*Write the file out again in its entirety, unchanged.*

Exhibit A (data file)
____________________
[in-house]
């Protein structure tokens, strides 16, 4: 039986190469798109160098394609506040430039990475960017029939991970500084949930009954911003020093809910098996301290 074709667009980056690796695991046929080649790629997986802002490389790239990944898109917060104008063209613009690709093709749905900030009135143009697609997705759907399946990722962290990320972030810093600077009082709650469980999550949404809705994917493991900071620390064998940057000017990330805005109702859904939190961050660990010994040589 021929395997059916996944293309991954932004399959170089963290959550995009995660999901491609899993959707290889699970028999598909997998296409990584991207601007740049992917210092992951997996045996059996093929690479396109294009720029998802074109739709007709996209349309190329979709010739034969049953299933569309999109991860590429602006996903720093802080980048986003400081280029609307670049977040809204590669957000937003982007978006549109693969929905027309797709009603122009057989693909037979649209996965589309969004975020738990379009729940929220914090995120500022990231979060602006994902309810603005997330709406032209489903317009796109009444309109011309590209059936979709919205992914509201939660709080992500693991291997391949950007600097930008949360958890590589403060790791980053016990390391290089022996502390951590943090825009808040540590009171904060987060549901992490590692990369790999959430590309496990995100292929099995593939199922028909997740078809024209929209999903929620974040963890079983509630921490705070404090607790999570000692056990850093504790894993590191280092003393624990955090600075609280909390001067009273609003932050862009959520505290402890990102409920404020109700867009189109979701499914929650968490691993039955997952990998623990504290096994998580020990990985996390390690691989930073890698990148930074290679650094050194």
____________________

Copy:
[in-house]
């Protein structure tokens, strides 16, 4: 039986190469798109160098394609506040430039990475960017029939991970500084949930009954911003020093809910098996301290 074709667009980056690796695991046929080649790629997986802002490389790239990944898109917060104008063209613009690709093709749905900030009135143009697609997705759907399946990722962290990320972030810093600077009082709650469980999550949404809705994917493991900071620390064998940057000017990330805005109702859904939190961050660990010994040589 021929395997059916996944293309991954932004399959170089963290959550995009995660999901491609899993959707290889699970028999598909997998296409990584991207601007740049992917210092992951997996045996059996093929690479396109294009720029998802074109739709007709996209349309190329979709010739034969049953299933569309999109991860590429602006996903720093802080980048986003400081280029609307670049977040809204590669957000937003982007978006549109693969929905027309797709009603122009057989693909037979649209996965589309969004975020738990379009729940929220914090995120500022990231979060602006994902309810603005997330709406032209489903317009796109009444309109011309590209059936979709919205992914509201939660709080992500693991291997391949950007600097930008949360958890590589403060790791980053016990390391290089022996502390951590943090825009808040540590009171904060987060549901992490590692990369790999959430590309496990995100292929099995593939199922028909997740078809024209929209999903929620974040963890079983509630921490705070404090607790999570000692056990850093504790894993590191280092003393624990955090600075609280909390001067009273609003932050862009959520505290402890990102409920404020109700867009189109979701499914929650968490691993039955997952990998623990504290096994998580020990990985996390390690691989930073890698990148930074290679650094050194």